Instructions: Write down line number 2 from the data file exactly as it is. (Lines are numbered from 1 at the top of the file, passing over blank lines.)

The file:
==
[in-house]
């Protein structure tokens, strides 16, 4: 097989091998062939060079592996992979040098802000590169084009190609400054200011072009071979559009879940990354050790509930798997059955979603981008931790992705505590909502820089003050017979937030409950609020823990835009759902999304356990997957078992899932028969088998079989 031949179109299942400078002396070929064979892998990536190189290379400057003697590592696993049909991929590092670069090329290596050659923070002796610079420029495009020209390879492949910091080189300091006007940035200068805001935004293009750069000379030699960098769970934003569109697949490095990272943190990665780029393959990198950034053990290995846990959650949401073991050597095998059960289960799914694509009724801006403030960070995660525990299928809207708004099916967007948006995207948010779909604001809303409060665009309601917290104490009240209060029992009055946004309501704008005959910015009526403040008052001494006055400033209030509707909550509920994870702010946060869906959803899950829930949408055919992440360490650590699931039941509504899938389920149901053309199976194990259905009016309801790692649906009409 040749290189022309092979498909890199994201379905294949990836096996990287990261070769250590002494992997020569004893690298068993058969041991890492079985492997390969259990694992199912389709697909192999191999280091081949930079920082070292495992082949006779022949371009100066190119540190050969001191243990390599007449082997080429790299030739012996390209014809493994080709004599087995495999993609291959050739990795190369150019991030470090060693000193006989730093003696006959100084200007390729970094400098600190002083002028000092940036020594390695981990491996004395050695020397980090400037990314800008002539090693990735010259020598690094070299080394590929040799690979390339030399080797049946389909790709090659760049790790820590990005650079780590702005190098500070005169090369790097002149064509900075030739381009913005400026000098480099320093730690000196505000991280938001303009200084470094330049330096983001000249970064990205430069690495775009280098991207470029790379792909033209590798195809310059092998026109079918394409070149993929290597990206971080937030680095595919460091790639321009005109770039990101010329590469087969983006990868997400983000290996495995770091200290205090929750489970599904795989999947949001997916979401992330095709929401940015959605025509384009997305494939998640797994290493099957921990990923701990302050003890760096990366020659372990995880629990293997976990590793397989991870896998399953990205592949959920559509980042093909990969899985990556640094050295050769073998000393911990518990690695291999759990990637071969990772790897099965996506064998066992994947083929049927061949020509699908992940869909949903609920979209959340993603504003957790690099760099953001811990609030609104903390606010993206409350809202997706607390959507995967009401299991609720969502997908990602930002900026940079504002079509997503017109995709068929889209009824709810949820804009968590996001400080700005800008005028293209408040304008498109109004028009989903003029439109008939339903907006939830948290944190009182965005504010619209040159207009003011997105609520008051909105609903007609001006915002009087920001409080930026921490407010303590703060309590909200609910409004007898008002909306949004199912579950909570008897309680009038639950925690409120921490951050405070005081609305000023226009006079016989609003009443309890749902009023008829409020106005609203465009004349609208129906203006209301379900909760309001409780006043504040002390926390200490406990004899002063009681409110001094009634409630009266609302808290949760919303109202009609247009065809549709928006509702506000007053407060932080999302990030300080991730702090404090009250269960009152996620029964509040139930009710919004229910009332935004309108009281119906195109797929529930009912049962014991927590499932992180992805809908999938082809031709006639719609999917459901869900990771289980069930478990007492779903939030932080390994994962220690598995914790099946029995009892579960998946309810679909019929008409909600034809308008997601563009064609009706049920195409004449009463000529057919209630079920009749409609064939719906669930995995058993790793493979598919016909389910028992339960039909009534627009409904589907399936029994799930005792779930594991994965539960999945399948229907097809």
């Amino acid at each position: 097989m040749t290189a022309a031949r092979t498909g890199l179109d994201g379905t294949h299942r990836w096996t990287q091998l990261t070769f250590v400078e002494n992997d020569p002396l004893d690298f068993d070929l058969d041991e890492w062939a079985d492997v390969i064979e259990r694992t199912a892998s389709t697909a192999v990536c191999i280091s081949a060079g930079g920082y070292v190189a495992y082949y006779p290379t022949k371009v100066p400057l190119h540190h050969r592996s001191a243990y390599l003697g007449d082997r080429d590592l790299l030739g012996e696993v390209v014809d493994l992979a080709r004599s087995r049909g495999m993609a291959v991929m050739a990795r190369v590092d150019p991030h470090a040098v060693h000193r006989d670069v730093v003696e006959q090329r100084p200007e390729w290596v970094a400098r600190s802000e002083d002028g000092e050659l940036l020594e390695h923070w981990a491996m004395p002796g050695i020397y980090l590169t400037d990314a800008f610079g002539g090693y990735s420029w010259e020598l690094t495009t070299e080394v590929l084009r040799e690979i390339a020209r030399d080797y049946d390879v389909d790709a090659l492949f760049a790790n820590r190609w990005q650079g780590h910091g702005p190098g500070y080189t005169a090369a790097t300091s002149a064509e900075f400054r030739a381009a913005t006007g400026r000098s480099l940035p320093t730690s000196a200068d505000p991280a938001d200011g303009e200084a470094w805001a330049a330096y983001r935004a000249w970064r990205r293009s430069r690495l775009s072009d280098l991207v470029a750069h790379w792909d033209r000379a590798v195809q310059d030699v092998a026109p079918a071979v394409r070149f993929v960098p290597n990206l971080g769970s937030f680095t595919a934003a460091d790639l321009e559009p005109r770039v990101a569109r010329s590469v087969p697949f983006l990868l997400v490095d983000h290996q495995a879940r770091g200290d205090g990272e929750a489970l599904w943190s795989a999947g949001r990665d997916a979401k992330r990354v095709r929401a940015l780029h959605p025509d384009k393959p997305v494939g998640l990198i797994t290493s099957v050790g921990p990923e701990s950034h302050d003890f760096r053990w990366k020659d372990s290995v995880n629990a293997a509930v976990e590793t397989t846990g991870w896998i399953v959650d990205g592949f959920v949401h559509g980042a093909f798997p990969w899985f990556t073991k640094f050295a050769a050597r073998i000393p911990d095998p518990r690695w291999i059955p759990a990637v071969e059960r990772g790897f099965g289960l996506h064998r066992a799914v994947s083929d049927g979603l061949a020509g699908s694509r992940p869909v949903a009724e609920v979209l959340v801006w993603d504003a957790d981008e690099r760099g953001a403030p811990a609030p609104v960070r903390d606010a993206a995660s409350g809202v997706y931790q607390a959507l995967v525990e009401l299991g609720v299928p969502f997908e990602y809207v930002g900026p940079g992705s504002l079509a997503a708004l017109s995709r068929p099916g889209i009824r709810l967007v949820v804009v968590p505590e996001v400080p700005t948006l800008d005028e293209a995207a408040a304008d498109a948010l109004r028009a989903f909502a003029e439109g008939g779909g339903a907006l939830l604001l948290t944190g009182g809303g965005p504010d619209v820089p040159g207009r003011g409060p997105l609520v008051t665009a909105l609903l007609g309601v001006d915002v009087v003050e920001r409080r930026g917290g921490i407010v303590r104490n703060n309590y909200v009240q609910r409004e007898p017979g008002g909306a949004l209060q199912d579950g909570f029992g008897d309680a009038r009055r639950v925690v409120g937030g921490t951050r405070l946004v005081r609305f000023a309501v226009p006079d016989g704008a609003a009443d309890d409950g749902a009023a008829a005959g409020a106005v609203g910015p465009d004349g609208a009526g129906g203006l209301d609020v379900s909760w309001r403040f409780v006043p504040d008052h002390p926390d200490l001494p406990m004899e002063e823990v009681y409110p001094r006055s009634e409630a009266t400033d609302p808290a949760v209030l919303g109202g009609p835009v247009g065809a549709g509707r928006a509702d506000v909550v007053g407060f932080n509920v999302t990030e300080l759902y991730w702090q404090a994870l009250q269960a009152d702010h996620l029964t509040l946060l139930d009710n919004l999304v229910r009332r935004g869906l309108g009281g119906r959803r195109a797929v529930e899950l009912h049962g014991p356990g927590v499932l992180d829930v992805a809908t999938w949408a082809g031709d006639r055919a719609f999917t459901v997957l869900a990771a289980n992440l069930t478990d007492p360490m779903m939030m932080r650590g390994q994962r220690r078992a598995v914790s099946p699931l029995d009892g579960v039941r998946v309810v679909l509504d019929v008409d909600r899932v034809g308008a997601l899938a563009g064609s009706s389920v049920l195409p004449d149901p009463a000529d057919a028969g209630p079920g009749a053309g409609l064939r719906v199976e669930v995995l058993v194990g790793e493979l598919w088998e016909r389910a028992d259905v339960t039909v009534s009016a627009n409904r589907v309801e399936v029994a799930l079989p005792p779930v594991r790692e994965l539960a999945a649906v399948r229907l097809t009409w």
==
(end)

């Protein structure tokens, strides 16, 4: 097989091998062939060079592996992979040098802000590169084009190609400054200011072009071979559009879940990354050790509930798997059955979603981008931790992705505590909502820089003050017979937030409950609020823990835009759902999304356990997957078992899932028969088998079989 031949179109299942400078002396070929064979892998990536190189290379400057003697590592696993049909991929590092670069090329290596050659923070002796610079420029495009020209390879492949910091080189300091006007940035200068805001935004293009750069000379030699960098769970934003569109697949490095990272943190990665780029393959990198950034053990290995846990959650949401073991050597095998059960289960799914694509009724801006403030960070995660525990299928809207708004099916967007948006995207948010779909604001809303409060665009309601917290104490009240209060029992009055946004309501704008005959910015009526403040008052001494006055400033209030509707909550509920994870702010946060869906959803899950829930949408055919992440360490650590699931039941509504899938389920149901053309199976194990259905009016309801790692649906009409 040749290189022309092979498909890199994201379905294949990836096996990287990261070769250590002494992997020569004893690298068993058969041991890492079985492997390969259990694992199912389709697909192999191999280091081949930079920082070292495992082949006779022949371009100066190119540190050969001191243990390599007449082997080429790299030739012996390209014809493994080709004599087995495999993609291959050739990795190369150019991030470090060693000193006989730093003696006959100084200007390729970094400098600190002083002028000092940036020594390695981990491996004395050695020397980090400037990314800008002539090693990735010259020598690094070299080394590929040799690979390339030399080797049946389909790709090659760049790790820590990005650079780590702005190098500070005169090369790097002149064509900075030739381009913005400026000098480099320093730690000196505000991280938001303009200084470094330049330096983001000249970064990205430069690495775009280098991207470029790379792909033209590798195809310059092998026109079918394409070149993929290597990206971080937030680095595919460091790639321009005109770039990101010329590469087969983006990868997400983000290996495995770091200290205090929750489970599904795989999947949001997916979401992330095709929401940015959605025509384009997305494939998640797994290493099957921990990923701990302050003890760096990366020659372990995880629990293997976990590793397989991870896998399953990205592949959920559509980042093909990969899985990556640094050295050769073998000393911990518990690695291999759990990637071969990772790897099965996506064998066992994947083929049927061949020509699908992940869909949903609920979209959340993603504003957790690099760099953001811990609030609104903390606010993206409350809202997706607390959507995967009401299991609720969502997908990602930002900026940079504002079509997503017109995709068929889209009824709810949820804009968590996001400080700005800008005028293209408040304008498109109004028009989903003029439109008939339903907006939830948290944190009182965005504010619209040159207009003011997105609520008051909105609903007609001006915002009087920001409080930026921490407010303590703060309590909200609910409004007898008002909306949004199912579950909570008897309680009038639950925690409120921490951050405070005081609305000023226009006079016989609003009443309890749902009023008829409020106005609203465009004349609208129906203006209301379900909760309001409780006043504040002390926390200490406990004899002063009681409110001094009634409630009266609302808290949760919303109202009609247009065809549709928006509702506000007053407060932080999302990030300080991730702090404090009250269960009152996620029964509040139930009710919004229910009332935004309108009281119906195109797929529930009912049962014991927590499932992180992805809908999938082809031709006639719609999917459901869900990771289980069930478990007492779903939030932080390994994962220690598995914790099946029995009892579960998946309810679909019929008409909600034809308008997601563009064609009706049920195409004449009463000529057919209630079920009749409609064939719906669930995995058993790793493979598919016909389910028992339960039909009534627009409904589907399936029994799930005792779930594991994965539960999945399948229907097809």